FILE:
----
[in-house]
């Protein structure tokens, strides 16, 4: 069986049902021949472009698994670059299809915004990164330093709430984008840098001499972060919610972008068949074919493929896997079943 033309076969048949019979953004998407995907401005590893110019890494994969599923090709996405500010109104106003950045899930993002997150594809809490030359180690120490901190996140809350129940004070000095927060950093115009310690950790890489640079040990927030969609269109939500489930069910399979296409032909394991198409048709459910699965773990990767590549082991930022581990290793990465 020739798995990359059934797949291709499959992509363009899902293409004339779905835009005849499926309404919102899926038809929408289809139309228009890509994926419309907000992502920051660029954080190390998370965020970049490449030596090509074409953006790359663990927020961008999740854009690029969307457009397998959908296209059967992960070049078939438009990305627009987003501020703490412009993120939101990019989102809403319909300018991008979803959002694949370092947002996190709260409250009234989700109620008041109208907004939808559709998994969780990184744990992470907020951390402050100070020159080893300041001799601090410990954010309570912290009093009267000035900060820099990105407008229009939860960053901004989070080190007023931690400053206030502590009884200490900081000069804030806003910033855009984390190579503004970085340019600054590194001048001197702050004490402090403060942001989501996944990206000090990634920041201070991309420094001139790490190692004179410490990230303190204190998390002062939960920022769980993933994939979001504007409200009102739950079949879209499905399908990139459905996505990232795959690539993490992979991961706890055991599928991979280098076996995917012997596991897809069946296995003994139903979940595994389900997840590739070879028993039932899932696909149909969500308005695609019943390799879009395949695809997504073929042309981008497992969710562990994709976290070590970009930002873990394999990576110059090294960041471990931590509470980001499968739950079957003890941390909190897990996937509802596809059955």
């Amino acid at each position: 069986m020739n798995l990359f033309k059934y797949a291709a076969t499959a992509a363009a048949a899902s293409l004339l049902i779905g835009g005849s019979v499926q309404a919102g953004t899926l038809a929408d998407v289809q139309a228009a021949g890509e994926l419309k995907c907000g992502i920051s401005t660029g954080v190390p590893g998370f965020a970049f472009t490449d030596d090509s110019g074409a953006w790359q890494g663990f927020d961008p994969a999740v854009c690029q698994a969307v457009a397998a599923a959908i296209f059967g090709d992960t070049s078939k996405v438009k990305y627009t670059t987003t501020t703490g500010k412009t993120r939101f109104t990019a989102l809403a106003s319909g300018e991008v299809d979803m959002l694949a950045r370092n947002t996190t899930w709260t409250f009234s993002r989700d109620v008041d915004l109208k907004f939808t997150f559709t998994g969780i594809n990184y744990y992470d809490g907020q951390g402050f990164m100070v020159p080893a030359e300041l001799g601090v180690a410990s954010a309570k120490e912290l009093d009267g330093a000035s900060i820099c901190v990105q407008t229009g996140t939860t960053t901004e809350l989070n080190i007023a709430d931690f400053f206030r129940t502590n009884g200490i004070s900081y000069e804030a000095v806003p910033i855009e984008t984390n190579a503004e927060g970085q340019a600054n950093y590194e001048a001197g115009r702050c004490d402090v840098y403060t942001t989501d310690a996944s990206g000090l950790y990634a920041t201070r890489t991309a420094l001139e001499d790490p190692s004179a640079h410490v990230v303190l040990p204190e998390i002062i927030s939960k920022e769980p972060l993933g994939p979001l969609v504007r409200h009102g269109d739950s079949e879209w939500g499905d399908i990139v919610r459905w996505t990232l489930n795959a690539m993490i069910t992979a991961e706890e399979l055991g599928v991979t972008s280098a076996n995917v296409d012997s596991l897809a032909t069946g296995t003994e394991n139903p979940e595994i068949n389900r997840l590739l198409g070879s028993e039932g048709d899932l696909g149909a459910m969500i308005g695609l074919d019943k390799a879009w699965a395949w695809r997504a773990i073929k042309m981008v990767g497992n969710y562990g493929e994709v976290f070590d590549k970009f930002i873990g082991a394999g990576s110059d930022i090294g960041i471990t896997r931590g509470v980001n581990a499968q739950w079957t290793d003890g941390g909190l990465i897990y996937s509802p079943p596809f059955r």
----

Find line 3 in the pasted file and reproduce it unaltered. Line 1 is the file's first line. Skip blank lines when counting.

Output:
């Amino acid at each position: 069986m020739n798995l990359f033309k059934y797949a291709a076969t499959a992509a363009a048949a899902s293409l004339l049902i779905g835009g005849s019979v499926q309404a919102g953004t899926l038809a929408d998407v289809q139309a228009a021949g890509e994926l419309k995907c907000g992502i920051s401005t660029g954080v190390p590893g998370f965020a970049f472009t490449d030596d090509s110019g074409a953006w790359q890494g663990f927020d961008p994969a999740v854009c690029q698994a969307v457009a397998a599923a959908i296209f059967g090709d992960t070049s078939k996405v438009k990305y627009t670059t987003t501020t703490g500010k412009t993120r939101f109104t990019a989102l809403a106003s319909g300018e991008v299809d979803m959002l694949a950045r370092n947002t996190t899930w709260t409250f009234s993002r989700d109620v008041d915004l109208k907004f939808t997150f559709t998994g969780i594809n990184y744990y992470d809490g907020q951390g402050f990164m100070v020159p080893a030359e300041l001799g601090v180690a410990s954010a309570k120490e912290l009093d009267g330093a000035s900060i820099c901190v990105q407008t229009g996140t939860t960053t901004e809350l989070n080190i007023a709430d931690f400053f206030r129940t502590n009884g200490i004070s900081y000069e804030a000095v806003p910033i855009e984008t984390n190579a503004e927060g970085q340019a600054n950093y590194e001048a001197g115009r702050c004490d402090v840098y403060t942001t989501d310690a996944s990206g000090l950790y990634a920041t201070r890489t991309a420094l001139e001499d790490p190692s004179a640079h410490v990230v303190l040990p204190e998390i002062i927030s939960k920022e769980p972060l993933g994939p979001l969609v504007r409200h009102g269109d739950s079949e879209w939500g499905d399908i990139v919610r459905w996505t990232l489930n795959a690539m993490i069910t992979a991961e706890e399979l055991g599928v991979t972008s280098a076996n995917v296409d012997s596991l897809a032909t069946g296995t003994e394991n139903p979940e595994i068949n389900r997840l590739l198409g070879s028993e039932g048709d899932l696909g149909a459910m969500i308005g695609l074919d019943k390799a879009w699965a395949w695809r997504a773990i073929k042309m981008v990767g497992n969710y562990g493929e994709v976290f070590d590549k970009f930002i873990g082991a394999g990576s110059d930022i090294g960041i471990t896997r931590g509470v980001n581990a499968q739950w079957t290793d003890g941390g909190l990465i897990y996937s509802p079943p596809f059955r």